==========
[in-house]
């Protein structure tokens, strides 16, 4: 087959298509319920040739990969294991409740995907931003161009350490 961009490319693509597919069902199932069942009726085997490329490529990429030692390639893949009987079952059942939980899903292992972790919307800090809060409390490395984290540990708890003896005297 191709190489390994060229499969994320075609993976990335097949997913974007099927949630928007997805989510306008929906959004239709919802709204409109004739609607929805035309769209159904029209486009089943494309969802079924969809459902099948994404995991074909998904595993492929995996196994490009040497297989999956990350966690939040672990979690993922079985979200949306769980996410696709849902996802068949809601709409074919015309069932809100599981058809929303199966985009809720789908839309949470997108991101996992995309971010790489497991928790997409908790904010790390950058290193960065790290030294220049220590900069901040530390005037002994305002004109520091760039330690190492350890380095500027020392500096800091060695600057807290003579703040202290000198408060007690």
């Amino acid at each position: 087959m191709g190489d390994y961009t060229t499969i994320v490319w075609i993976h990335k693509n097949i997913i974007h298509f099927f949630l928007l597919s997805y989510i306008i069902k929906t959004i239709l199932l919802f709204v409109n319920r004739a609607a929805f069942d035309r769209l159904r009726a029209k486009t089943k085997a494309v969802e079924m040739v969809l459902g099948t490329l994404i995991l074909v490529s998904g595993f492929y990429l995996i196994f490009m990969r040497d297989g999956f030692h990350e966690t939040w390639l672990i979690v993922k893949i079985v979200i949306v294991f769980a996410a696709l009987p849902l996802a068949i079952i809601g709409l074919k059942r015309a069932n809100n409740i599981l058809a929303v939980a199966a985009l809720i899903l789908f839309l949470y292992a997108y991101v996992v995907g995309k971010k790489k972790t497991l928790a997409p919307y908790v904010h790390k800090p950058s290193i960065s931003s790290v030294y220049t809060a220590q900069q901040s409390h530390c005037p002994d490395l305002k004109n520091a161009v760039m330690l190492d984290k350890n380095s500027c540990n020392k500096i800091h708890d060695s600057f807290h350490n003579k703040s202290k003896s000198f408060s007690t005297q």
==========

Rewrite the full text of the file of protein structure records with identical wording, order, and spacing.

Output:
[in-house]
């Protein structure tokens, strides 16, 4: 087959298509319920040739990969294991409740995907931003161009350490 961009490319693509597919069902199932069942009726085997490329490529990429030692390639893949009987079952059942939980899903292992972790919307800090809060409390490395984290540990708890003896005297 191709190489390994060229499969994320075609993976990335097949997913974007099927949630928007997805989510306008929906959004239709919802709204409109004739609607929805035309769209159904029209486009089943494309969802079924969809459902099948994404995991074909998904595993492929995996196994490009040497297989999956990350966690939040672990979690993922079985979200949306769980996410696709849902996802068949809601709409074919015309069932809100599981058809929303199966985009809720789908839309949470997108991101996992995309971010790489497991928790997409908790904010790390950058290193960065790290030294220049220590900069901040530390005037002994305002004109520091760039330690190492350890380095500027020392500096800091060695600057807290003579703040202290000198408060007690």
């Amino acid at each position: 087959m191709g190489d390994y961009t060229t499969i994320v490319w075609i993976h990335k693509n097949i997913i974007h298509f099927f949630l928007l597919s997805y989510i306008i069902k929906t959004i239709l199932l919802f709204v409109n319920r004739a609607a929805f069942d035309r769209l159904r009726a029209k486009t089943k085997a494309v969802e079924m040739v969809l459902g099948t490329l994404i995991l074909v490529s998904g595993f492929y990429l995996i196994f490009m990969r040497d297989g999956f030692h990350e966690t939040w390639l672990i979690v993922k893949i079985v979200i949306v294991f769980a996410a696709l009987p849902l996802a068949i079952i809601g709409l074919k059942r015309a069932n809100n409740i599981l058809a929303v939980a199966a985009l809720i899903l789908f839309l949470y292992a997108y991101v996992v995907g995309k971010k790489k972790t497991l928790a997409p919307y908790v904010h790390k800090p950058s290193i960065s931003s790290v030294y220049t809060a220590q900069q901040s409390h530390c005037p002994d490395l305002k004109n520091a161009v760039m330690l190492d984290k350890n380095s500027c540990n020392k500096i800091h708890d060695s600057f807290h350490n003579k703040s202290k003896s000198f408060s007690t005297q």